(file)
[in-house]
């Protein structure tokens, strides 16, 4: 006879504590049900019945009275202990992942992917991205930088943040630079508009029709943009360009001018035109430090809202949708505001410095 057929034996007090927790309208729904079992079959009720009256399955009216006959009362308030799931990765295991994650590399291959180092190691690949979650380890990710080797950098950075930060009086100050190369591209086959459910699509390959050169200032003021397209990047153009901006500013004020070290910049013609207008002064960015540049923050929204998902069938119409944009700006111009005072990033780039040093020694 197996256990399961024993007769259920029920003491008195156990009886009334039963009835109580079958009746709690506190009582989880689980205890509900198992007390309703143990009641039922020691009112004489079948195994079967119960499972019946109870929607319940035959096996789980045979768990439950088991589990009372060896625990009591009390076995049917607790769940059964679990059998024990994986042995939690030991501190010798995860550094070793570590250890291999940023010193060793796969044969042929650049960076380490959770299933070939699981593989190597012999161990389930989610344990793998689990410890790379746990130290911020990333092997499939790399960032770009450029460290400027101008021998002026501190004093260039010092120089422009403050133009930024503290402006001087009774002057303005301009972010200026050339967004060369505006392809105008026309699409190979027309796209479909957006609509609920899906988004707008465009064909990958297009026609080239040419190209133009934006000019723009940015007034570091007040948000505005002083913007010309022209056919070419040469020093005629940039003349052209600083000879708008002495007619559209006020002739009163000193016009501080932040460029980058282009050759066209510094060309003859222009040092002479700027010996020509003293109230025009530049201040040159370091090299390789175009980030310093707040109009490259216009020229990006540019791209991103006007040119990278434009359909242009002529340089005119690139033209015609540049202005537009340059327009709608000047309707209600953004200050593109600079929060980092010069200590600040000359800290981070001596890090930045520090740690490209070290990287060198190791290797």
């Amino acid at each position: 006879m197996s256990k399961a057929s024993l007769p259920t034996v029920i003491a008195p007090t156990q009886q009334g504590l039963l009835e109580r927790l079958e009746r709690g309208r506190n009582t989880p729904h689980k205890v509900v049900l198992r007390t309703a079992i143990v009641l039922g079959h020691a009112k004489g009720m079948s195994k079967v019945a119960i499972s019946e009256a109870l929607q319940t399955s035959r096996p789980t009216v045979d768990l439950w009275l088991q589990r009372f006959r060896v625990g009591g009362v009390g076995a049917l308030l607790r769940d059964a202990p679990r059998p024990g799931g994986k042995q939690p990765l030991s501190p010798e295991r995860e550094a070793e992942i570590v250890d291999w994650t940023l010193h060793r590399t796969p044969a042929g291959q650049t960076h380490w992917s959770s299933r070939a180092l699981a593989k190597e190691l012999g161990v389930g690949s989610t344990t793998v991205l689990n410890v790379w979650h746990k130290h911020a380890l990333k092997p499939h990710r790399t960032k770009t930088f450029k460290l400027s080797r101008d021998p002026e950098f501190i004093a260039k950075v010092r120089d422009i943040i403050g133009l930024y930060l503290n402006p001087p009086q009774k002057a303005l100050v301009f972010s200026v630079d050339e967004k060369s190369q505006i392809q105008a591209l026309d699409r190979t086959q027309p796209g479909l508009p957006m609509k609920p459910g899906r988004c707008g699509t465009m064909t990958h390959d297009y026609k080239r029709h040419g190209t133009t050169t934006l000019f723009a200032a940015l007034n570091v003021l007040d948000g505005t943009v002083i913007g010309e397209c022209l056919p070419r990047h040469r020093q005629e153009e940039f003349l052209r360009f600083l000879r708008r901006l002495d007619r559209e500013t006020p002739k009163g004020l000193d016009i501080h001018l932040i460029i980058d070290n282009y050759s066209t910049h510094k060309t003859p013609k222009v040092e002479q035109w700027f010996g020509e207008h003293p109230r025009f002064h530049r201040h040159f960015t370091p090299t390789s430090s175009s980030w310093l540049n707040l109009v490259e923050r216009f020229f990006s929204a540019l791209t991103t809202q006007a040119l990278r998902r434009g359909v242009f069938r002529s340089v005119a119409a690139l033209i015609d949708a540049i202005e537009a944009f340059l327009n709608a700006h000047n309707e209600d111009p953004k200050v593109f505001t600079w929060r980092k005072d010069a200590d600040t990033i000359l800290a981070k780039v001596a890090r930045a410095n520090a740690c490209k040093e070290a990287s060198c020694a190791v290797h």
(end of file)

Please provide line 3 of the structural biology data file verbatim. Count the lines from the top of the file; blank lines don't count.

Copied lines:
């Amino acid at each position: 006879m197996s256990k399961a057929s024993l007769p259920t034996v029920i003491a008195p007090t156990q009886q009334g504590l039963l009835e109580r927790l079958e009746r709690g309208r506190n009582t989880p729904h689980k205890v509900v049900l198992r007390t309703a079992i143990v009641l039922g079959h020691a009112k004489g009720m079948s195994k079967v019945a119960i499972s019946e009256a109870l929607q319940t399955s035959r096996p789980t009216v045979d768990l439950w009275l088991q589990r009372f006959r060896v625990g009591g009362v009390g076995a049917l308030l607790r769940d059964a202990p679990r059998p024990g799931g994986k042995q939690p990765l030991s501190p010798e295991r995860e550094a070793e992942i570590v250890d291999w994650t940023l010193h060793r590399t796969p044969a042929g291959q650049t960076h380490w992917s959770s299933r070939a180092l699981a593989k190597e190691l012999g161990v389930g690949s989610t344990t793998v991205l689990n410890v790379w979650h746990k130290h911020a380890l990333k092997p499939h990710r790399t960032k770009t930088f450029k460290l400027s080797r101008d021998p002026e950098f501190i004093a260039k950075v010092r120089d422009i943040i403050g133009l930024y930060l503290n402006p001087p009086q009774k002057a303005l100050v301009f972010s200026v630079d050339e967004k060369s190369q505006i392809q105008a591209l026309d699409r190979t086959q027309p796209g479909l508009p957006m609509k609920p459910g899906r988004c707008g699509t465009m064909t990958h390959d297009y026609k080239r029709h040419g190209t133009t050169t934006l000019f723009a200032a940015l007034n570091v003021l007040d948000g505005t943009v002083i913007g010309e397209c022209l056919p070419r990047h040469r020093q005629e153009e940039f003349l052209r360009f600083l000879r708008r901006l002495d007619r559209e500013t006020p002739k009163g004020l000193d016009i501080h001018l932040i460029i980058d070290n282009y050759s066209t910049h510094k060309t003859p013609k222009v040092e002479q035109w700027f010996g020509e207008h003293p109230r025009f002064h530049r201040h040159f960015t370091p090299t390789s430090s175009s980030w310093l540049n707040l109009v490259e923050r216009f020229f990006s929204a540019l791209t991103t809202q006007a040119l990278r998902r434009g359909v242009f069938r002529s340089v005119a119409a690139l033209i015609d949708a540049i202005e537009a944009f340059l327009n709608a700006h000047n309707e209600d111009p953004k200050v593109f505001t600079w929060r980092k005072d010069a200590d600040t990033i000359l800290a981070k780039v001596a890090r930045a410095n520090a740690c490209k040093e070290a990287s060198c020694a190791v290797h």